Utility awaits tax outcome for contracts on sewersBy Steve Estes
Even though preparations for the eventual construction of the Cudjoe Regional Wastewater system are moving steadily forward, most officials are hedging their bets until after the November 6 general election.
And that has nothing to do with which political party or local official takes the national, state or local stage.
Instead, it has to do with the highly anticipated decision by the local voters about the extension of a one-cent infrastructure sales tax.
Monroe County is using $20 million in unspent funds from the current tax, a grant from the state of $30 million, and an anticipated revenue of just over $40 million in local hook up fees to pay for most of the anticipated costs of the Cudjoe Regional.
But with an estimate of about $150 million to put that system in the ground, those current revenues fall some $60 million short of paying for the entire system
“That’s why the passage of that tax extension by local voters is so vitally important,” said County Commissioner Sylvia Murphy.
Bid requests for both the regional treatment plant and the inner islands collection system are on the streets right now, according to Florida Keys Aqueduct Authority Executive Director Kirk Zuelch.
The inner islands consist of Upper Sugarloaf, Cudjoe and Summerland Keys.
Bids are also on the street for the outer islands collection system, but the FKAA is asking for a design/build contractor for that one. The outer islands consist of Lower Sugarloaf, Ramrod, the Torches and Big Pine Key.
“We will open the treatment plant and inner island bids November 1, and take them to the FKAA board at the November meeting,” said Zuelch.
“We will open the outer island bids in mid-November and ask the board to approve a contractor at the December meeting,” he added.
Zuelch said the project will last two to three years, “So many of you won’t see us in the neighborhoods for two years or more.”
FKAA engineer Tom Walker said the Aqueduct hopes to be able to give the first notices to proceed in January 2013.
“The treatment plant is a two-year project and we can’t have anything ready to accept flow until that is done,” said Walker.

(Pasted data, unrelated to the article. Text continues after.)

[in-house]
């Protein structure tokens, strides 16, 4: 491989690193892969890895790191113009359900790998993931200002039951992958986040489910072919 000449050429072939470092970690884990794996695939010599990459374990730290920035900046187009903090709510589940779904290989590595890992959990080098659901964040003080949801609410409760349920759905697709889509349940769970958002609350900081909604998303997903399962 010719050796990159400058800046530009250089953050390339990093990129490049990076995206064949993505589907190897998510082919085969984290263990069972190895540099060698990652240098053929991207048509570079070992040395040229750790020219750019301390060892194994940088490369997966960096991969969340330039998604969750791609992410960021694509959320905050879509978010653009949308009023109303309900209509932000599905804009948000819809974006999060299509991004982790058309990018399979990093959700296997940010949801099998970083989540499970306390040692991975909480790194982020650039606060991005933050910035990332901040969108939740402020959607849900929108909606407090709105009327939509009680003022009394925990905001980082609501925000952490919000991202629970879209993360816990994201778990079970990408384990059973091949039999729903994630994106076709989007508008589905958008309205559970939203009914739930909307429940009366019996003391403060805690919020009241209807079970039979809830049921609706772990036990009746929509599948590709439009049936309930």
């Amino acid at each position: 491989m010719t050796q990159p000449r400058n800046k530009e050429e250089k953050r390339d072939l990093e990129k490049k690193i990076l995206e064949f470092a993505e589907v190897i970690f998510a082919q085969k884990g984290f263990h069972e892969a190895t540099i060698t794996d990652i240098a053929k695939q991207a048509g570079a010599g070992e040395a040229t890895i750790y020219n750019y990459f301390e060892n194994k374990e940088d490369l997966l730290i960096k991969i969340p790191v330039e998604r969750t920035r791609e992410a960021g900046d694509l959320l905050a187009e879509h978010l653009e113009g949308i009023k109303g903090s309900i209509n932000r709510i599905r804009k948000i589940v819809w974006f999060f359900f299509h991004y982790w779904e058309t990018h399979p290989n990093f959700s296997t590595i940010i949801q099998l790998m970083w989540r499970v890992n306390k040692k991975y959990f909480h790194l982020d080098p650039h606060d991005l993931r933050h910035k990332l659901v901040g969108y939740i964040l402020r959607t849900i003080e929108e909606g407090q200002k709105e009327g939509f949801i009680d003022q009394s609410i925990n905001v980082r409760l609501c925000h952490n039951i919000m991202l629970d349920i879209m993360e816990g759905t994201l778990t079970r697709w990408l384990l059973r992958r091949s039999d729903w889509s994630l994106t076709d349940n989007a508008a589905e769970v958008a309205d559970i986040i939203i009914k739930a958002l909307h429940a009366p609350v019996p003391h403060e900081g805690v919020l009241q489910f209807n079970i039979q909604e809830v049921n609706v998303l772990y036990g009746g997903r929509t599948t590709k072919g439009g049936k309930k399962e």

Of course, right now, Zuelch says that the FKAA board won’t agree to any contracts unless the funding for the entire system is in place, or figured out, by that time.
“We can’t sign a contract we don’t have the revenue to fund,” said Zuelch.
The tax question asks voters to extend the existing one-cent sales tax for infrastructure for another 15 years after it expires in 2018.
The county expects to have about $10 to $11 million in usable money yearly from that tax and commissioners have said they will pledge it all to pay off the wastewater project before any gets used for other purposes.
After that, said Murphy, roads and bridges are the top priority.
Walker said that the Cudjoe Regional, unlike other systems the FKAA and county have collaborated on, will be a hybrid system using gravity in densely populated areas and low-pressure grinder pumps in less densely populated areas where they don’t feel it’s economically feasible to use the more expensive gravity systems.
Walker said it will be at least two years before the first notices of availability go out to property owners, and from there they have 30 days to hook into the system.
But that’s a very loose timetable, says County Public Works/Engineering Director Kevin Wilson.
“We understand there are issues with enough qualified plumbers to do the jobs, with enough time for those plumbers to do the jobs, with pulling permits, with coming up with the money,” said Wilson. “To date no county developed system has fined a property owner for not being hooked into the system. We expect some time for that to happen.”
When it comes to laterals, Walker said the FKAA will work with property owners to try and find the most reasonable solution for location of the primary drain to the pipe in the street, and for the location of the low-pressure pumps.
The latter will require a dedicated 220-volt circuit that will carry 30 amps from the home’s breaker box, but will require a much smaller diameter pipe. So property owners with the low-pressure systems will have to give FKAA an easement to check and maintain those systems on private property, but will have generally shorter pipe runs and less depth to go through to reach the street.
But the big question is still the passage of the sales tax to finish paying for the system.
“We hope the bids come in significantly lower,” said Wilson. “But we can’t rely on that.”
And, he says, there really is no plan B right now if the tax doesn’t pass.
The county would have one more shot at passage before the state’s December 2015 deadline hits during the general election in 2014.
“Other than that, the things that have been talked about are higher assessments for the users or higher property taxes for everyone to pay for the final part of the system,” said Wilson.
According to County Commissioner George Neugent, the mandate from the state to upgrade sewer systems in the Keys by 2015 doesn’t go away just because there’s a lack of funding.
“The law says we’ll do it, not that we’ll do it if there’s money identified,” said Neugent.